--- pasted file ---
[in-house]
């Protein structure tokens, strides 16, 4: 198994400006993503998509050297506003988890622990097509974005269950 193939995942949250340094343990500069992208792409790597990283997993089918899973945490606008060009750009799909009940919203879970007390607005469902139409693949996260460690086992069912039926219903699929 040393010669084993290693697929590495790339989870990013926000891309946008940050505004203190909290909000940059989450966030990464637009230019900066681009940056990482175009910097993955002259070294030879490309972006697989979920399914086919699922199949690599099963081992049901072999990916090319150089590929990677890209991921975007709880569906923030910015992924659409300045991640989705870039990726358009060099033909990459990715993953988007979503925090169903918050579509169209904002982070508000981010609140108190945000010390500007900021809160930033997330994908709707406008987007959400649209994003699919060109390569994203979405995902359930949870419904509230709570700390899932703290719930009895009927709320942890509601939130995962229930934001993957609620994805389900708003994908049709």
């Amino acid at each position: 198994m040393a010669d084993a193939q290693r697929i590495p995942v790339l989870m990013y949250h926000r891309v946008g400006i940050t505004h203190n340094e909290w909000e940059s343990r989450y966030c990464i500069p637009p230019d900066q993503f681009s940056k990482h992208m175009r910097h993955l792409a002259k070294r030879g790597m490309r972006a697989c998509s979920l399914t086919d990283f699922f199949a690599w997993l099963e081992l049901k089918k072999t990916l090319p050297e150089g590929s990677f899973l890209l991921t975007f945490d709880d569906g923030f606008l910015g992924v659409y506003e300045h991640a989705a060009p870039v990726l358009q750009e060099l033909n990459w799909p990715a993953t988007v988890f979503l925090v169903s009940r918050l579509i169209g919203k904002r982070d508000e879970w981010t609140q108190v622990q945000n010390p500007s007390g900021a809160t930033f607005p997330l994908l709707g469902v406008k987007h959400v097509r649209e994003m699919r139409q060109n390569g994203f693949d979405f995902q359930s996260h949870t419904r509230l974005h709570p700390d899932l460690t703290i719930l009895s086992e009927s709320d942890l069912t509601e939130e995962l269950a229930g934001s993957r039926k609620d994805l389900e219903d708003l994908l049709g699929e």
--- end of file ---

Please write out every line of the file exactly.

[in-house]
């Protein structure tokens, strides 16, 4: 198994400006993503998509050297506003988890622990097509974005269950 193939995942949250340094343990500069992208792409790597990283997993089918899973945490606008060009750009799909009940919203879970007390607005469902139409693949996260460690086992069912039926219903699929 040393010669084993290693697929590495790339989870990013926000891309946008940050505004203190909290909000940059989450966030990464637009230019900066681009940056990482175009910097993955002259070294030879490309972006697989979920399914086919699922199949690599099963081992049901072999990916090319150089590929990677890209991921975007709880569906923030910015992924659409300045991640989705870039990726358009060099033909990459990715993953988007979503925090169903918050579509169209904002982070508000981010609140108190945000010390500007900021809160930033997330994908709707406008987007959400649209994003699919060109390569994203979405995902359930949870419904509230709570700390899932703290719930009895009927709320942890509601939130995962229930934001993957609620994805389900708003994908049709």
């Amino acid at each position: 198994m040393a010669d084993a193939q290693r697929i590495p995942v790339l989870m990013y949250h926000r891309v946008g400006i940050t505004h203190n340094e909290w909000e940059s343990r989450y966030c990464i500069p637009p230019d900066q993503f681009s940056k990482h992208m175009r910097h993955l792409a002259k070294r030879g790597m490309r972006a697989c998509s979920l399914t086919d990283f699922f199949a690599w997993l099963e081992l049901k089918k072999t990916l090319p050297e150089g590929s990677f899973l890209l991921t975007f945490d709880d569906g923030f606008l910015g992924v659409y506003e300045h991640a989705a060009p870039v990726l358009q750009e060099l033909n990459w799909p990715a993953t988007v988890f979503l925090v169903s009940r918050l579509i169209g919203k904002r982070d508000e879970w981010t609140q108190v622990q945000n010390p500007s007390g900021a809160t930033f607005p997330l994908l709707g469902v406008k987007h959400v097509r649209e994003m699919r139409q060109n390569g994203f693949d979405f995902q359930s996260h949870t419904r509230l974005h709570p700390d899932l460690t703290i719930l009895s086992e009927s709320d942890l069912t509601e939130e995962l269950a229930g934001s993957r039926k609620d994805l389900e219903d708003l994908l049709g699929e």